Nippon Keidanren issued a policy proposal titled "Toward a Closer and Stronger Economic Partnership between Japan and Europe: Nippon Keidanren's Observations and Views on European Integration and the Japan-Europe Business Relations" in April 2006. In the proposal, Nippon Keidanren presented its view that Economic Partnership Agreements (EPAs) could become an effective tool for fastening Japan-Europe economic ties. In addition, it compiled another policy proposal called "Towards Broader and Deeper Economic Partnership Agreements" in October 2006 calling for the promotion of comprehensive and high-quality EPAs. In response to these proposals, the Japanese government has been actively engaged in EPA negotiations with other countries.
At present, however, Japan's trade value with the countries where EPAs have already been concluded or agreements have been reached in principle accounts for only about 14% of its total trade value. Even if the countries with which Japan has started and has agreed to start EPA negotiations are included in the calculation, the percentage is still as low as one third of the total. Therefore, the further promotion of EPAs continues to be an important issue in order to encourage greater liberalization of trade and investment. Identification of and discussions on the following issues for the purpose of facilitating the conclusion of EPAs will contribute to closer economic relations between Japan and other countries: trade in goods, trade in services, investment, business environment, and intellectual property rights.
From the perspective outlined above, Nippon Keidanren highly appreciates the fact that an agreement was reached on the start of the EPA negotiations between Japan and Switzerland, as recommended by the report of the joint governmental study group established by both governments. Considering the importance of strengthening economic partnerships and the possible benefits from the EPA, the Japanese government should move forward with the negotiations swiftly and steadily to realize the earliest conclusion of a comprehensive and high-quality EPA with Switzerland, which would be commensurate with one between highly developed countries.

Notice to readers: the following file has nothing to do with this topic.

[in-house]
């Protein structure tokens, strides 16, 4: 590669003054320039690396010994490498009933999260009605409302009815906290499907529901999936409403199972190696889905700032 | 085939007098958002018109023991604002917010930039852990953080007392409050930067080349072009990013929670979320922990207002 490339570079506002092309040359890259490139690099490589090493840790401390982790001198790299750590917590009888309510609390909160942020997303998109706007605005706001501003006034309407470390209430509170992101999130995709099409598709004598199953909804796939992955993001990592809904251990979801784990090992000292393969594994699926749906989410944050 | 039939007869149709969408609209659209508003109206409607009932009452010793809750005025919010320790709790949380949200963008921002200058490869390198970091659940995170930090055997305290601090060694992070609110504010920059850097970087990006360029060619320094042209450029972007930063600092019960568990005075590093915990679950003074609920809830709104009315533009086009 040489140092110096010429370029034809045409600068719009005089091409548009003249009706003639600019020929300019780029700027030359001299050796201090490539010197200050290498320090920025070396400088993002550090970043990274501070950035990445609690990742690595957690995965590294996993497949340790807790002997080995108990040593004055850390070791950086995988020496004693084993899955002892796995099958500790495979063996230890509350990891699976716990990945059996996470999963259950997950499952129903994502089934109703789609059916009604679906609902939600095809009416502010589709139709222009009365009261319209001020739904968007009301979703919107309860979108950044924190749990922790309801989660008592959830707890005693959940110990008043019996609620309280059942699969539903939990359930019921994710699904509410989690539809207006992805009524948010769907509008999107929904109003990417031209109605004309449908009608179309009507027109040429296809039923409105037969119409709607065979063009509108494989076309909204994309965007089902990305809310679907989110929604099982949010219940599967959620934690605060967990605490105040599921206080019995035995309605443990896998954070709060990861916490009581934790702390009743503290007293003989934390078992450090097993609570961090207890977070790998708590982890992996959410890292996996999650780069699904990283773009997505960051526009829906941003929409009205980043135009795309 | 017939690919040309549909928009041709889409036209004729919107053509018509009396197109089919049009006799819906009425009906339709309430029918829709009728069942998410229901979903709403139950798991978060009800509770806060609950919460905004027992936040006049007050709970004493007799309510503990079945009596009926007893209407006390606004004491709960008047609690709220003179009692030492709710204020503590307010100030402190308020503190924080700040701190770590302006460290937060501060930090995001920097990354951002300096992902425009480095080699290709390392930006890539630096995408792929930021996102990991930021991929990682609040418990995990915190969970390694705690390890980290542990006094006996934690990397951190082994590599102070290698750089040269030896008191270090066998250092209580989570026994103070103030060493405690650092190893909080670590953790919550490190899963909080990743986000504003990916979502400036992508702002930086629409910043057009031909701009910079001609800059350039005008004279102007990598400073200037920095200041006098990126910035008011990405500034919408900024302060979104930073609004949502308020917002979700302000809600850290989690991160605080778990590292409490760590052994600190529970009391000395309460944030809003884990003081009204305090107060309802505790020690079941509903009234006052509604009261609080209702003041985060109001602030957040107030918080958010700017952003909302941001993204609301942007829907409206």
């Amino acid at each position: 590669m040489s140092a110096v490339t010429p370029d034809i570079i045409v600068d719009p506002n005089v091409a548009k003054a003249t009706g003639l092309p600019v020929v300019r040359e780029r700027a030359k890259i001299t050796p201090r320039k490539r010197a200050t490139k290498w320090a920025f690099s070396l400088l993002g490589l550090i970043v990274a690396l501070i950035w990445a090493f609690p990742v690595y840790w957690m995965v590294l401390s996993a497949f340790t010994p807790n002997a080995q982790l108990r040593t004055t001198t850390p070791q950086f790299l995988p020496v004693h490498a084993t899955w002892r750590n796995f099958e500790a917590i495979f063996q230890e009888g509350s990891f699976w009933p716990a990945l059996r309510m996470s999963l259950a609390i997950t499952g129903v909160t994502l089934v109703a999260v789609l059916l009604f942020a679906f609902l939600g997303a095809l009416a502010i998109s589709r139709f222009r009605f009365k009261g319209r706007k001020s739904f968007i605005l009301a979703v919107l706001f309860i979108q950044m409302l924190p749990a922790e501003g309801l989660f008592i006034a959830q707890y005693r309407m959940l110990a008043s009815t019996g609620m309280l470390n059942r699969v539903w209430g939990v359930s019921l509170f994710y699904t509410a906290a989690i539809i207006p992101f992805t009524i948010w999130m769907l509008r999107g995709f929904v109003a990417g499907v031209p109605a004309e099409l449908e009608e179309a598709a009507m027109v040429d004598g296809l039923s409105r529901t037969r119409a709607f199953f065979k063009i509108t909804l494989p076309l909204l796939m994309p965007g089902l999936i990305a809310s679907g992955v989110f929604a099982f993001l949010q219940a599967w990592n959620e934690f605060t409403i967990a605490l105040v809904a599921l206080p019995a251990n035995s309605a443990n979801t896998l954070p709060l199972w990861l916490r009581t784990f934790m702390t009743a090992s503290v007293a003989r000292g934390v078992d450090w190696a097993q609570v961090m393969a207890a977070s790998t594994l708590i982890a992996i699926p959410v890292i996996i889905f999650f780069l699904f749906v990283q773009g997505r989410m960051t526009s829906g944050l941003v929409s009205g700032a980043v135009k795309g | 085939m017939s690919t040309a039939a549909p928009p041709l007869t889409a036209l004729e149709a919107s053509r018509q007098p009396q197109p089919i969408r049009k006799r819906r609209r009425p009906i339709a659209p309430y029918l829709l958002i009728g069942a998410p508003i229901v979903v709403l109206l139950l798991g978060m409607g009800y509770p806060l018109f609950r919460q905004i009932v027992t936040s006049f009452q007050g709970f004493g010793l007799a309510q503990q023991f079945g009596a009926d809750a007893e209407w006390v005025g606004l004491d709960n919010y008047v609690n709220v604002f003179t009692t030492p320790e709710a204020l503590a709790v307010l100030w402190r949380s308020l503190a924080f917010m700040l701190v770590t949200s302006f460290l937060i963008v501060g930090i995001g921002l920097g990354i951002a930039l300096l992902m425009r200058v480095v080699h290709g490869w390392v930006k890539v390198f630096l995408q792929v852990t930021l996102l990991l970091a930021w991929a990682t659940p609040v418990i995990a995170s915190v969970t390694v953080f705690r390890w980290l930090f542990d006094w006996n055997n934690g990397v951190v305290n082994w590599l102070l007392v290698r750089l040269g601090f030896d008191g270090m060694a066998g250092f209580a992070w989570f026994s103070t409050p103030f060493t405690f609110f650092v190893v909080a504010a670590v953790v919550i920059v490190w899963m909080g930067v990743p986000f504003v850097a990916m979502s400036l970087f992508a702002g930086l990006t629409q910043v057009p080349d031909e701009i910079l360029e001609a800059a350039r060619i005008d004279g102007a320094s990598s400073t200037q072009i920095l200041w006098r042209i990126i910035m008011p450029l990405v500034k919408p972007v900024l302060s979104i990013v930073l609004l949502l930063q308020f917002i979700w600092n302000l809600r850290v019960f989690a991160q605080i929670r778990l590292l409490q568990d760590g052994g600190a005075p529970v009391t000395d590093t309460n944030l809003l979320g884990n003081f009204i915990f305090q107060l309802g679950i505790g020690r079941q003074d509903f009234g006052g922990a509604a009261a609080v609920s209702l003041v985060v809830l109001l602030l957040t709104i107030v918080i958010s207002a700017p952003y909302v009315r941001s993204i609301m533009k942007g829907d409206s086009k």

Japan is Switzerland's third most important trade partner after the European Union and the United States. Switzerland enjoys a significant surplus from its trade with Japan, and its exports to Japan, particularly in the area of precision machinery and other equipment, have been growing in recent years. Under such circumstances, Switzerland is interested in strengthening its economic ties with Japan. The largest Swiss business organization, economiesuisse, has released a statement calling for an EPA with Japan. #1 At the same time, the strengthening of economic ties with Switzerland is important to Japan in terms of not only the expansion of bilateral relations in trade and investment but also the following two points.
Japan and Switzerland have closely cooperated in formulating international rules through multilateral forums such as the WTO and the OECD. Japan's partnership with Switzerland is especially important for ongoing negotiations of the WTO Doha Round, which are at the crossroads between success and failure. The enhancement of economic partnership with Switzerland will contribute to having Japan's views reflected in international rules.